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Working Paper Summaries (WP/92/1 - WP/92/47)
Article

“China’s Foreign Trade Behavior in the 1980s: An Empirical Analysis”

Author(s):
International Monetary Fund
Published Date:
August 1992
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Economic reform in China, which began in the late 1970s, was accompanied by rapid economic growth and an expansion of foreign trade. This paper uses Chinese customs data to study China’s trade performance in the 1980s and its relation to the economic reforms.

The data are used to construct, for the first time, quarterly unit value and volume series to estimate foreign trade price and income elasticities. The estimated elasticities indicate that, despite the far-reaching reforms, administrative controls still play a major role in China’s foreign trade in both the external and internal sectors of its economy.

The unit value series show that China’s terms of trade deteriorated in the 1980s as a result of increases in import prices and the decline in world oil prices. Export prices of primary products decreased, while prices of manufactured exports increased. Both developments were consistent with world prices.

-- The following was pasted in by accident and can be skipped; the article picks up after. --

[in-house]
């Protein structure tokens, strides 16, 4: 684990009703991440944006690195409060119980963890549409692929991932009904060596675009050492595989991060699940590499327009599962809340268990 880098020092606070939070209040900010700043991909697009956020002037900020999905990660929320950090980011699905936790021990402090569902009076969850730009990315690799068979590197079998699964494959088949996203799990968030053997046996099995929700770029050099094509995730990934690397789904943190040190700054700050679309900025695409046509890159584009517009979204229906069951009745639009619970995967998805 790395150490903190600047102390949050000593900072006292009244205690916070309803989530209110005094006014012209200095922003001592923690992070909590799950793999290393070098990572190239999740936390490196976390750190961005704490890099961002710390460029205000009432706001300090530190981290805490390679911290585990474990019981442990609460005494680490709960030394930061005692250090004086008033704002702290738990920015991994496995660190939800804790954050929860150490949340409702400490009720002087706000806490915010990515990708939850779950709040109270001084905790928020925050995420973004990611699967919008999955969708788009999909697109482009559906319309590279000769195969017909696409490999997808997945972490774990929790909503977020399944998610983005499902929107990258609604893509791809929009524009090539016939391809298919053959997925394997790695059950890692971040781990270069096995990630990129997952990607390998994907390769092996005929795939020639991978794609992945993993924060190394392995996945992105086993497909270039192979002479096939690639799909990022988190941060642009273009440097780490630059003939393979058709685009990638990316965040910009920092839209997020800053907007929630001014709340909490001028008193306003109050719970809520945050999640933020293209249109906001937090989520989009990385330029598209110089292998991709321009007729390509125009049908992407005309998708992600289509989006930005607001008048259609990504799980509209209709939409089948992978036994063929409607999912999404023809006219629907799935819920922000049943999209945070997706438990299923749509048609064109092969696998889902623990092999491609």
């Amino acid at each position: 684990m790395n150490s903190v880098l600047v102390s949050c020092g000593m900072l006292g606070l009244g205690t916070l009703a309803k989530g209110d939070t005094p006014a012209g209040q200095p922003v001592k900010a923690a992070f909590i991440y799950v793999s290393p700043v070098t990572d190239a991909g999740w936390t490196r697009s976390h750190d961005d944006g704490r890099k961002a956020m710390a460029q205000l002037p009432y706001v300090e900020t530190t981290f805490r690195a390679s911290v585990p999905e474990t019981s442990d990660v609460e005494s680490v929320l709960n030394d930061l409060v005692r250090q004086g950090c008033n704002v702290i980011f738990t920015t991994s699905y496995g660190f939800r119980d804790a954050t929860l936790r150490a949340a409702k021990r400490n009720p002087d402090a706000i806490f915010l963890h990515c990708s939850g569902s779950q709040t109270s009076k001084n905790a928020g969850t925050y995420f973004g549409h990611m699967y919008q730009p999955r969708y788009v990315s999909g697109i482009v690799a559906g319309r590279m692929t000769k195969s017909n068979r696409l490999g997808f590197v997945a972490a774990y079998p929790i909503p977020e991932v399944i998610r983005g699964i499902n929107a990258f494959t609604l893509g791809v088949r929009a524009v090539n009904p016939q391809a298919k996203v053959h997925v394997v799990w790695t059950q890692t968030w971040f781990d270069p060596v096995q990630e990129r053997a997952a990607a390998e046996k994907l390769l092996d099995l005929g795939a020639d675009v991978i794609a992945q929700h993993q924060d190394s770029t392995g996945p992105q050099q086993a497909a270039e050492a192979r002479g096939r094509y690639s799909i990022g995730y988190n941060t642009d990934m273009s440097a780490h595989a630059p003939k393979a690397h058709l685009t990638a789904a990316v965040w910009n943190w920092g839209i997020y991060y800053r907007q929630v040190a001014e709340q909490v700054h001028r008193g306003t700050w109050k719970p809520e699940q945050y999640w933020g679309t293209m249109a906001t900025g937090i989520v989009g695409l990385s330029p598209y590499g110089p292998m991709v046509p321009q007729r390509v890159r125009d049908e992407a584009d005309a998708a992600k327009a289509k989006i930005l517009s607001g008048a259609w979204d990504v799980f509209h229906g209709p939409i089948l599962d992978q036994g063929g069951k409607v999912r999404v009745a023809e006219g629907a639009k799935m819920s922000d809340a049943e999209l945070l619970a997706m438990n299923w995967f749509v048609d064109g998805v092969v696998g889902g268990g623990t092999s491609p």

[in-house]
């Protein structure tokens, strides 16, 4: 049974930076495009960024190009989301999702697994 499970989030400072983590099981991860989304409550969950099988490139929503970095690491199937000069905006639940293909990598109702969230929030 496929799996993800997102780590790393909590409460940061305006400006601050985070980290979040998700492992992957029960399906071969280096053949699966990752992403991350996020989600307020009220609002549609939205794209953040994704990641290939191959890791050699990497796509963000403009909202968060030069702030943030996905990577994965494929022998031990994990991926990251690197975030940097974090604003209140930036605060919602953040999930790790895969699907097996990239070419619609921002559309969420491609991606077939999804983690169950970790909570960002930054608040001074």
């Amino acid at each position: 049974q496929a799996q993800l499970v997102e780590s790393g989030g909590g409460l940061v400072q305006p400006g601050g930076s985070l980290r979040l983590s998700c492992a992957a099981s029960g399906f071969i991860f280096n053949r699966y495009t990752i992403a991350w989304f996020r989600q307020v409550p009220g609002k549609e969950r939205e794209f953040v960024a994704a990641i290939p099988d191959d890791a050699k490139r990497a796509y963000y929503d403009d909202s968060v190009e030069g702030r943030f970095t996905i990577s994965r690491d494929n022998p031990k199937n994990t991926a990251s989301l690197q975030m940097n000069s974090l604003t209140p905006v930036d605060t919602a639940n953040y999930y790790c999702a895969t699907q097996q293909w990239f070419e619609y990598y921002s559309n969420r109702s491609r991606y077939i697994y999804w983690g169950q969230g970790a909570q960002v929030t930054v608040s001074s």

The sequence of reforms and trade developments are closely related. During episodes of trade liberalization, China’s imports increased substantially followed by periods in which almost no increase occurred. Reforms in the agricultural sector were reflected in export growth and a decline in imports of agricultural products. In the urban sector, reforms led to an increase in industrial exports.

Import price and income elasticities were estimated: the price elasticity was very close to minus one, which suggests that importers were operating with fixed budgets. The income elasticities suggest that the demand for technologically advanced products increases more than proportionately to income, while the demand for imported consumer goods and basic inputs increases less than proportionately. Import substitution is one possible explanation for this difference.

The estimated export supply price elasticities were negative. This result is robust in several empirical tests and may be explained by the institutional structure of the Chinese economy, in particular, by the assignment of value targets to enterprises, foreign trade corporations, and local governments. Future study of this result is suggested.

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